Degree Name

Master of Philosophy


Intelligent Polymer Research Institute


3D printing has made a significant breakthrough in the field of tissue engineering; mainly due to its possibility to create scaffolds with more control over spatial arrangement and ability to manufacture patient specific replacements. The lack of different biomaterial inks that can fulfil the requirements of both additive manufacturing and specific biological requirements is a major bottleneck that limits the potential of this technique for clinical translation. Herein, we present the development of ink formulations based on a photo-curable chitosan for 3D printing of scaffolds for wound healing application.

Chitosan, a linear polysaccharide well-established for wound healing application, was modified into a water soluble and photo-curable form, namely methacryloyl chitosan (ChiMA). The product was characterised by FTIR and 1HNMR. A range of ChiMA/MC inks were formulated for extrusion printing in which methyl cellulose (MC) serves as a rheological modifier. These ink formulations were subjected to several screening tests, including an extrudability test and a semi-quantitative assessment of printability, to identify the appropriate combinations of CHiMA and MC for further extrusion printing studies. Physicochemical properties of the crosslinked form of the inks (hydrogels) were characterised as part of the screening test to establish a correlation between ink composition and concentration on the final scaffold. Based on the screening results, 2%ChiMA/3%MC and 3%ChiMA/2%MC inks were selected as the lead ink formulations for rheological studies. It was found that both the selected inks had a yield stress less than 350 Pa, a value well below the plug-flow regime of 1866 Pa, which also demonstrated excellent shear thinning properties upon being extruded through the nozzle. Self-recovery data proved the inks’ ability for regaining structural integrity following printing, thus confirming their utilization as feeding inks for extrusion-based 3D printing...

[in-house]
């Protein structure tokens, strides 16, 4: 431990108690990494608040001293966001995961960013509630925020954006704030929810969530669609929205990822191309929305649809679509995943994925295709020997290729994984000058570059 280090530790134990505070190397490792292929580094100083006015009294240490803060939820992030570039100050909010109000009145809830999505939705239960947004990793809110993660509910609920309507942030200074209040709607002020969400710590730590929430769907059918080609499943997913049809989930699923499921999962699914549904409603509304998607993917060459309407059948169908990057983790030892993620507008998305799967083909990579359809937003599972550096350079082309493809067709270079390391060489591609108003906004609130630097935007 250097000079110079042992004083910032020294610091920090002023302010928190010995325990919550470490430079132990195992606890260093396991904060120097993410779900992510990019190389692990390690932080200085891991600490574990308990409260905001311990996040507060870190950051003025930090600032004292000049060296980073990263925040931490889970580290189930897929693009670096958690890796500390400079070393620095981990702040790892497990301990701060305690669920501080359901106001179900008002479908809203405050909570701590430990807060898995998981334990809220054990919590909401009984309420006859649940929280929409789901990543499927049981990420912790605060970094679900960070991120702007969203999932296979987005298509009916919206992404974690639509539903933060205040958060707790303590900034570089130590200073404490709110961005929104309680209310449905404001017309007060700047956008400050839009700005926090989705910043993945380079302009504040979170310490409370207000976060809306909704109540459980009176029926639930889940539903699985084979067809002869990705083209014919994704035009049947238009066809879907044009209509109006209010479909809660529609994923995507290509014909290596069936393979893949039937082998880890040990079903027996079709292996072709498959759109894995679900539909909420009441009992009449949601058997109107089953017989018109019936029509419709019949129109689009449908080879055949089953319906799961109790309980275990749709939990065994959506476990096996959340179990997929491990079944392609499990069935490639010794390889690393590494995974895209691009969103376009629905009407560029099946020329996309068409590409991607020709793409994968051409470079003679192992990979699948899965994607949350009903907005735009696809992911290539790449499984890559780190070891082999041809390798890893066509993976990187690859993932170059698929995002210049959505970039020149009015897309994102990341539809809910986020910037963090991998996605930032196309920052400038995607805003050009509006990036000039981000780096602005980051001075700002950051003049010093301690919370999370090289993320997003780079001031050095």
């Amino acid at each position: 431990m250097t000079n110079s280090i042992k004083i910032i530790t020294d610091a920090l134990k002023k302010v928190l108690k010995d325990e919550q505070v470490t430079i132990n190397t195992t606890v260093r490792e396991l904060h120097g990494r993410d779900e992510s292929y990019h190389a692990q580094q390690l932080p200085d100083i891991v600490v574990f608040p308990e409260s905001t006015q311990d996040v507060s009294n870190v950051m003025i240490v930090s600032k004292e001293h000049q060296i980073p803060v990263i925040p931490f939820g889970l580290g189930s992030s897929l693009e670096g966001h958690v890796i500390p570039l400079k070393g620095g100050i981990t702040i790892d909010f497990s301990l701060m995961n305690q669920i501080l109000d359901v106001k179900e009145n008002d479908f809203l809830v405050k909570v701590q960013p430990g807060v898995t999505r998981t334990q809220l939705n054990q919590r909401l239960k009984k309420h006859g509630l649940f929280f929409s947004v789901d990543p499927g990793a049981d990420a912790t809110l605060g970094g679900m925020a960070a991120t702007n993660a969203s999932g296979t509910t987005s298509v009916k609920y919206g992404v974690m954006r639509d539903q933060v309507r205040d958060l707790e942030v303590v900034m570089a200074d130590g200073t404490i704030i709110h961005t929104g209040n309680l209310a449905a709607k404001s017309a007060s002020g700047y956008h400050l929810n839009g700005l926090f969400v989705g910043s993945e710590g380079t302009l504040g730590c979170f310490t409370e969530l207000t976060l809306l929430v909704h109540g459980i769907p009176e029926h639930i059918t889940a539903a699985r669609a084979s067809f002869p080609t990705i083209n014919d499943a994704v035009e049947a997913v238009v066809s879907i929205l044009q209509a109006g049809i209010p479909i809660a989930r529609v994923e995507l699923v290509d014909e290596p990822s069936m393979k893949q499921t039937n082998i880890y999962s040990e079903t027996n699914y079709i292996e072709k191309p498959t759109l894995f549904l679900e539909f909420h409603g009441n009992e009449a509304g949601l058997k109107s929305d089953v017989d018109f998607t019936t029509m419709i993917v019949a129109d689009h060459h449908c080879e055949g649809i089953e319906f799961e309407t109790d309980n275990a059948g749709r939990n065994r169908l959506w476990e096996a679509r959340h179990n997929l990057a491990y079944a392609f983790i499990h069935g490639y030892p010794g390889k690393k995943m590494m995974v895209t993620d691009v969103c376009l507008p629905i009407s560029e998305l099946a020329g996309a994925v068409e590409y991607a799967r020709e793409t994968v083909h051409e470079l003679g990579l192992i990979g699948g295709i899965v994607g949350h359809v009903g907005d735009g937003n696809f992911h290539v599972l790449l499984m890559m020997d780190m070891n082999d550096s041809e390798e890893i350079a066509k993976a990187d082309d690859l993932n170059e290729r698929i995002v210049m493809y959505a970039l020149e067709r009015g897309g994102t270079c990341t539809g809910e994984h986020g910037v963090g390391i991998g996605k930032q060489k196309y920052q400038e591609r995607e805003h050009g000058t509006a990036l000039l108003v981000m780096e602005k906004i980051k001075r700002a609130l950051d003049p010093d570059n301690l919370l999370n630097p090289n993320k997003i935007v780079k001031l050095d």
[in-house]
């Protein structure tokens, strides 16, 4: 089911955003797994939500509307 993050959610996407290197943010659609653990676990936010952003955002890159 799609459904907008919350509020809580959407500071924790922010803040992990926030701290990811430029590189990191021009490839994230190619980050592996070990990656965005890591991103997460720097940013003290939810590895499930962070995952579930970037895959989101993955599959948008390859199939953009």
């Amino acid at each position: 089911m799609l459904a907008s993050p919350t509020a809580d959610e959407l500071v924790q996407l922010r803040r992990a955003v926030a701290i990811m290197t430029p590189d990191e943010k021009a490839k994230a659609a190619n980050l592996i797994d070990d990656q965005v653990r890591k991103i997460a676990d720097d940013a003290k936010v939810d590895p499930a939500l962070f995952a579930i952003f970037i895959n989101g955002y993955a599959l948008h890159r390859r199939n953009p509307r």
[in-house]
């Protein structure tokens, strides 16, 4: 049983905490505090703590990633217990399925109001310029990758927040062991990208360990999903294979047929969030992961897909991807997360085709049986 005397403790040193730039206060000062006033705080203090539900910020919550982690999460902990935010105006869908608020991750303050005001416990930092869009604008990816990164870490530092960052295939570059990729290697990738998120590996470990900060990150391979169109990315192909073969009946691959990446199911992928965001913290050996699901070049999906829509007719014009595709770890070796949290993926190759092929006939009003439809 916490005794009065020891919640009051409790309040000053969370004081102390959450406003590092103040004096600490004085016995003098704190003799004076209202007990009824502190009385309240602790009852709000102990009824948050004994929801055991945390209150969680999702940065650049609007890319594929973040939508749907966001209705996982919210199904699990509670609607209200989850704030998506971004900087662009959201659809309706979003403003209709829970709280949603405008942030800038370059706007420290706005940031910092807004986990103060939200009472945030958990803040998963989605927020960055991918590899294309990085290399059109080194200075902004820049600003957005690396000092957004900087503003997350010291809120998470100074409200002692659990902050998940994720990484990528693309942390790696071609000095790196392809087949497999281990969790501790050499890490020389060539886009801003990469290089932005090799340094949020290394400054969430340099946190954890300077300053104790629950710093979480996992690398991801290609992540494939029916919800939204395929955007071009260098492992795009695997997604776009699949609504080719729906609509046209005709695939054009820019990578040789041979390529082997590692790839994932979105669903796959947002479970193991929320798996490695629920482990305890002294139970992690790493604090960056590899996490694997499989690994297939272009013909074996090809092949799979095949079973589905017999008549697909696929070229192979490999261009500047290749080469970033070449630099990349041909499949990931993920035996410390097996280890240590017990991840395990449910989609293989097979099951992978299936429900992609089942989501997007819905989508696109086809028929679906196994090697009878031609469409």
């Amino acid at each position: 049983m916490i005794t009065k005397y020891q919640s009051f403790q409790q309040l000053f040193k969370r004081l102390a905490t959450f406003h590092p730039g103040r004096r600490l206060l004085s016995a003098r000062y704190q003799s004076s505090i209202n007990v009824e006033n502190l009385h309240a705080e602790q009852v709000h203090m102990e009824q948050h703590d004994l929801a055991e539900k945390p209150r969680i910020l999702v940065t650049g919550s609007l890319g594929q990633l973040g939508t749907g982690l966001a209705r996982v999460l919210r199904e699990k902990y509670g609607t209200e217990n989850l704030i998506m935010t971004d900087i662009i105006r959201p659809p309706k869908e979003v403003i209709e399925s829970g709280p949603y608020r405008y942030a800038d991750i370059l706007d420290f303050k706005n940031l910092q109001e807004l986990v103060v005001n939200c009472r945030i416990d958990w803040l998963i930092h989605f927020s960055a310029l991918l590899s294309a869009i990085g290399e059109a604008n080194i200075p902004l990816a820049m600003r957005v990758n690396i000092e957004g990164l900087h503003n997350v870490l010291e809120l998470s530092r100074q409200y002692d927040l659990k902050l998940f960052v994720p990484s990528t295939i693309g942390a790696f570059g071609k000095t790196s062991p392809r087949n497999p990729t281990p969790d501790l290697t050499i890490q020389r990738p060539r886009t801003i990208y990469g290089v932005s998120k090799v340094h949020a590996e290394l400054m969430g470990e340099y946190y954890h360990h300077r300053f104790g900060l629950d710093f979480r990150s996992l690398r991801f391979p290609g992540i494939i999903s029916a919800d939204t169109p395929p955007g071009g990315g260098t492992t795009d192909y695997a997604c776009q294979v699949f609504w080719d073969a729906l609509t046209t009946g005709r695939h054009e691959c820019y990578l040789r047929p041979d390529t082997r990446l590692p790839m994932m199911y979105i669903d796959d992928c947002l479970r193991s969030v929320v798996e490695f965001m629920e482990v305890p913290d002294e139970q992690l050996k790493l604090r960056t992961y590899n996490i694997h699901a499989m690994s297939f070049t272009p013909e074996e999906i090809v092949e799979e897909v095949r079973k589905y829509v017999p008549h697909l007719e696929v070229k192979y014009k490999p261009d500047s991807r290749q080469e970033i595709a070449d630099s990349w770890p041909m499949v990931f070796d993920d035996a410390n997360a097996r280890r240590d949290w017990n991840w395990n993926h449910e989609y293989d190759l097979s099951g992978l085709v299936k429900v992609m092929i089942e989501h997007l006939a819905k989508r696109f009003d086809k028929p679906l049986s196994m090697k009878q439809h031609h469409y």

Unless otherwise indicated, the views expressed in this thesis are those of the author and do not necessarily represent the views of the University of Wollongong.